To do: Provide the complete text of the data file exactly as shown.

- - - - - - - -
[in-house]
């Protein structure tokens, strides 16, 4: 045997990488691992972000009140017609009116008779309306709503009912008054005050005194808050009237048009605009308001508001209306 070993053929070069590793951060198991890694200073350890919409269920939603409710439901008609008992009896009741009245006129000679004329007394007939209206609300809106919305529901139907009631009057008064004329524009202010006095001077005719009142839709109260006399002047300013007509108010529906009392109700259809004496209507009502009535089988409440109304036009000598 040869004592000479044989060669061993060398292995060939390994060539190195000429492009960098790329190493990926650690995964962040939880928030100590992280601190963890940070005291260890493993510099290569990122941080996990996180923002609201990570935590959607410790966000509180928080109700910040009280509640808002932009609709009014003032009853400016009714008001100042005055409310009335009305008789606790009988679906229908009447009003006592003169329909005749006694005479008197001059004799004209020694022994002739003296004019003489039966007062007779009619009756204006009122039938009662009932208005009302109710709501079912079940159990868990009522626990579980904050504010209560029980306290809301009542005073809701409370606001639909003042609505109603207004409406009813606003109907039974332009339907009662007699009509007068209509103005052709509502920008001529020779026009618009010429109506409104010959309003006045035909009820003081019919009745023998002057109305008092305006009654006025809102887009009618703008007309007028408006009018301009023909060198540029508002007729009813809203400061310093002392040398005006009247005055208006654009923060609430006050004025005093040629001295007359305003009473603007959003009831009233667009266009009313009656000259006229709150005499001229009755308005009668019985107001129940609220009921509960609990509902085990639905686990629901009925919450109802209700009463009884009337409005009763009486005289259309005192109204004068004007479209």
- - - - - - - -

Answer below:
[in-house]
């Protein structure tokens, strides 16, 4: 045997990488691992972000009140017609009116008779309306709503009912008054005050005194808050009237048009605009308001508001209306 070993053929070069590793951060198991890694200073350890919409269920939603409710439901008609008992009896009741009245006129000679004329007394007939209206609300809106919305529901139907009631009057008064004329524009202010006095001077005719009142839709109260006399002047300013007509108010529906009392109700259809004496209507009502009535089988409440109304036009000598 040869004592000479044989060669061993060398292995060939390994060539190195000429492009960098790329190493990926650690995964962040939880928030100590992280601190963890940070005291260890493993510099290569990122941080996990996180923002609201990570935590959607410790966000509180928080109700910040009280509640808002932009609709009014003032009853400016009714008001100042005055409310009335009305008789606790009988679906229908009447009003006592003169329909005749006694005479008197001059004799004209020694022994002739003296004019003489039966007062007779009619009756204006009122039938009662009932208005009302109710709501079912079940159990868990009522626990579980904050504010209560029980306290809301009542005073809701409370606001639909003042609505109603207004409406009813606003109907039974332009339907009662007699009509007068209509103005052709509502920008001529020779026009618009010429109506409104010959309003006045035909009820003081019919009745023998002057109305008092305006009654006025809102887009009618703008007309007028408006009018301009023909060198540029508002007729009813809203400061310093002392040398005006009247005055208006654009923060609430006050004025005093040629001295007359305003009473603007959003009831009233667009266009009313009656000259006229709150005499001229009755308005009668019985107001129940609220009921509960609990509902085990639905686990629901009925919450109802209700009463009884009337409005009763009486005289259309005192109204004068004007479209």